Sixty-six French nationals were among the 153 people on board the Yemenia Airbus that crashed in the Indian Ocean Tuesday. A 12-year-old girl is the only survivor.
"This company is under strict surveillance," said French Transport Minister Dominique Bussereau.
"If it does not want to go on the black list, it will have to make big efforts, very big efforts," he told RTL radio.
Yemenia executives were to meet senior transport officials in Paris after Bussereau spoke of several "worrisome defects" detected during a maintenance check on the Airbus A310 in 2007.
Yemen's official carrier has rejected criticism of its safety standards.
Yemenia Airways is not on the EU blacklist, which is regularly updated, and contains the names of more than 200 airlines or firms which are either banned from operating in Europe or only allowed under strict restrictions.
French-Comorans have accused Paris of giving them less consideration than the families of victims of Air France Flight 447 last month.
Sarkozy's special envoy Christine Robichon "will work on the various requests from the victims' families, including the chartering of an aircraft to carry them closer to the crash site," said a foreign ministry spokesman.
The French government has denied any difference in treatment between families, pointing out that Air France -- not the government -- flew the relatives of the AF 447 crash to Brazil.
During Friday prayers in Marseille, imam Mohamed Danouni called on the 80,000-strong Comoran community to refrain from giving in to anger following several protests that raised tensions in the Mediterranean port city.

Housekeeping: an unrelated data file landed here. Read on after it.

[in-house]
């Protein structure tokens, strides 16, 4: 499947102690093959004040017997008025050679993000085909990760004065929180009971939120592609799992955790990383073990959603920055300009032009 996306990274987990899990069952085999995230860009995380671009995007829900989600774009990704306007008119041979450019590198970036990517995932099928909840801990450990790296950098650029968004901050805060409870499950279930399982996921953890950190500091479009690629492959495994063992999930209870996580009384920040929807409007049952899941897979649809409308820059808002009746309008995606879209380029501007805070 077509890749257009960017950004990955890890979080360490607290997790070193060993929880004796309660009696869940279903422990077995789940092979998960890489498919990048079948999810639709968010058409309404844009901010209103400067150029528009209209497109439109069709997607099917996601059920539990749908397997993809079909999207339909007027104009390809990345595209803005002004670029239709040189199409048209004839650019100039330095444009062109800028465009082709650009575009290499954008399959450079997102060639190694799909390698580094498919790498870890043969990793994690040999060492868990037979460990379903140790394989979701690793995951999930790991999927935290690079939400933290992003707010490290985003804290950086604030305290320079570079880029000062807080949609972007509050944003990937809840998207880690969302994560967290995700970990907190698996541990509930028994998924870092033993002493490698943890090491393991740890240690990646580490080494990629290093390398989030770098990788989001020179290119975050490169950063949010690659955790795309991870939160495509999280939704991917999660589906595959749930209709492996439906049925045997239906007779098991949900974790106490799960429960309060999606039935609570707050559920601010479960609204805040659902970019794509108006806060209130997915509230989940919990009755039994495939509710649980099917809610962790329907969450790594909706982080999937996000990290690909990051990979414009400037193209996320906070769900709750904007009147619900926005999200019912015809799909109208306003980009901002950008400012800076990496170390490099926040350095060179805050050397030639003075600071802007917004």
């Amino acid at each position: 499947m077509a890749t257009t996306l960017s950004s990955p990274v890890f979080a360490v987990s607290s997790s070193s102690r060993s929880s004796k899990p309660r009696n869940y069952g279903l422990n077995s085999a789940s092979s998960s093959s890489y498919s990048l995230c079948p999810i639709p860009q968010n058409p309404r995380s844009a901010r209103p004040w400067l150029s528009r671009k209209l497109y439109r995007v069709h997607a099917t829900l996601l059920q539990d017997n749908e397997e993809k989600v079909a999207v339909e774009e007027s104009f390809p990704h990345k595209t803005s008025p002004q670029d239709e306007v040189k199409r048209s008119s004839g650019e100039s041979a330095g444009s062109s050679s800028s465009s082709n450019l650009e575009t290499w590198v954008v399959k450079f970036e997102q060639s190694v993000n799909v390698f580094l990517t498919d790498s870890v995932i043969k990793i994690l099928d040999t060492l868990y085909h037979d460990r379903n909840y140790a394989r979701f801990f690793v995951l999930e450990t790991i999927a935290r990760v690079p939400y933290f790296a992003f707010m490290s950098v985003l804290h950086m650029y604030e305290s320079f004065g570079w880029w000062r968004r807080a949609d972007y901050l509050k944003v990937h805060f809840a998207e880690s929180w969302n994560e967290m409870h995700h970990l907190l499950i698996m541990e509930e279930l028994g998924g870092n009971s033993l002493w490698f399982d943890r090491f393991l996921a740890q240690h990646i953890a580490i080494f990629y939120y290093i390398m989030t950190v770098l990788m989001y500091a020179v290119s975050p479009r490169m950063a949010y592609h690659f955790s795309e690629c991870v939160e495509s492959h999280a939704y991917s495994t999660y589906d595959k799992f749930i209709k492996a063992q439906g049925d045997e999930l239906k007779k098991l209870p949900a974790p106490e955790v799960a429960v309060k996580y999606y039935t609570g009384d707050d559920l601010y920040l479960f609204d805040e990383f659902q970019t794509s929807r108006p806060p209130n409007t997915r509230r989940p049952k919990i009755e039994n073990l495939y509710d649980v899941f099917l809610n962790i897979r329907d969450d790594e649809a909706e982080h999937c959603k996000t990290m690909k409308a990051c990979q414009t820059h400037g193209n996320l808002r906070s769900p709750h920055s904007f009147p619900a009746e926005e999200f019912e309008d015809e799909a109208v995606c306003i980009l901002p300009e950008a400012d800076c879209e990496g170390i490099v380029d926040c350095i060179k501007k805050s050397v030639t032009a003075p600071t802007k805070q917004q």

Some 300 people joined a multi-faith prayer ceremony in Marseille on Friday in memory of the victims.
"This tragedy affects our whole country. Rest assured that all the people of Marseille share your pain," said the mayor Jean-Claude Gaudin, who attended along with local Christian and Muslim leaders.
Yemenia on Thursday announced it was suspending flights to and from Marseille, after throngs of Comoran protesters besieged its check-in counters.
Sarkozy announced Thursday that he would sit down with the grieving families next week to reassure them that they "have a right to the truth."
France has mobilised vessels and search teams to take part in the recovery effort and is carrying out an investigation into the disaster. Sarkozy insisted his government had done as much as it could.
"The plane left from a foreign country and belonged to a foreign company," he said.
"Some measures were taken in France. But there is no question that we now need to have global regulations so that a company deemed dangerous cannot carry passengers anywhere in the world," he said.
France's Comoran community had long denounced the Yemeni carrier's use of ageing Airbus A310 planes.
The 19-year-old Airbus involved in the crash was not formally barred from entering France but had not returned to the country since the defects were detected in 2007, said a French transport official on Friday.
Bussereau had on Tuesday said the aircraft had been barred.
"The A310 was not formally barred in a legal sense but was under such de facto tight surveillance that it has not been seen on French territory since the check" by civil aviation controllers, said a spokeswoman for Bussereau.
In July 2007 French authorities would not allow the plane to leave France without having been overhauled.
Source: AFP Global Edition